New Year’s in Japan is a more subdued affair than in other parts of the world. While there are some countdown parties, it is more of a time for families to bond and to relax in each other’s company than it is a revelry. There is the making of mochi, prayers at the local shrine, and maybe a little bit of sake drinking.
For many families, the bonding and togtherness aspects of New Year’s culminate in gathering around the kotatsu, a low, heated table, watching t.v., eating, drinking, and playing games. The two most common, and perhaps most traditional games are Karuta and Hanafuda.
Photo : Odyssey on Flickr
At its core, Karuta is a simple search and grab game. Cards are laid out on a table face up. A question, keyword, or poem is called out. Players scan the table and race to be the first one to find and collect the appropriate card.
The two most common forms of Karuta being used today are Uta Garuta (song/poem cards) and Iroha Karuta (color cards).
Uta Garuta are the more grown up of the two. These cards usually feature a few lines of a poem on the chase card and the full poem on the card to be read. These games come in several different skill levels and require a working knowledge of Japanese language and culture to play.
Special decks are also quite popular. For example, here is my copy of the game, which is localized to Tochigi Prefecture, where I live. This version of the game is called NAME (the classical name of Tochigi before the unification of Japan) and features poems, from and about the area. The artwork is likewise representative of Tochigi and makes this a fun and interesting game for locals.
Iroha Karuta, by contrast, are more like vocabulary and memory games. School children in Japan play dozens of variations as a way to practice new vocabulary and learning concepts. Toy and book stores have literally dozens of versions available at any given time covering anything and everything a kid might want to know about.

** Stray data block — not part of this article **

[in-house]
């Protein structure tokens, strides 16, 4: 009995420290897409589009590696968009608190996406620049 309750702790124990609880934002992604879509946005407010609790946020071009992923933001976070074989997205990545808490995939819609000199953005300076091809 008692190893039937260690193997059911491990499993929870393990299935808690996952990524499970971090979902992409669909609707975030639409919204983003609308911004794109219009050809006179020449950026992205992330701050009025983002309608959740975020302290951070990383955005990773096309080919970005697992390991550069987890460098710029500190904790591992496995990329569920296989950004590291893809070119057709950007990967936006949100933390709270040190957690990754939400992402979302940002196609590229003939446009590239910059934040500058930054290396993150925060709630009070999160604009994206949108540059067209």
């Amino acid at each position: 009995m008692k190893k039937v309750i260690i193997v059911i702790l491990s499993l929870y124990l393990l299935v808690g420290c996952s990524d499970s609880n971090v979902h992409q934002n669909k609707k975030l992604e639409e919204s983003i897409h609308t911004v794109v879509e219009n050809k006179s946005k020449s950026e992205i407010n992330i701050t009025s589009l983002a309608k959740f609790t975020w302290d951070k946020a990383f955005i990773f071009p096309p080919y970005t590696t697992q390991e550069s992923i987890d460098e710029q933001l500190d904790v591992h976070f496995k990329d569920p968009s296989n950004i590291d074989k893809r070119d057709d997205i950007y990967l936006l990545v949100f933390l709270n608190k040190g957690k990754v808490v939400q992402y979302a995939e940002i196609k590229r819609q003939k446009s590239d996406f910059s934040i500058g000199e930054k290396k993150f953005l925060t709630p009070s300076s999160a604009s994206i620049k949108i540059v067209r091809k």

The example I have here is geared towards learning national flags around the world. Each card chase card has a flag and a country on it, each card to be read has a little information about that country. It is fun, quick, and easy to play.
Hanafuda is less a game than a style of cards. These are roughly analogous to a standard set of playing cards. In fact, they were originally derived from playing cards brought to Japan by the Portuguese, right along with Karuta. However, while Karuta developed into a specific set of rules with a specific set of cards, Hanafuda evolved into a standard deck that could be adapted to several different games.
Each deck has twelve suits, one for each month, as well as a flower for each suit. Each suit consists of four cards, with different point values depending on the game.
Although not as popular as Karuta, Hanafuda decks are easy to find and in several different styles. The games played with Hanafuda cards are arguably more difficult that Karuata but Japanese language ability is not needed to play, as long as you can remember which flower represents which month!
Happy New Year!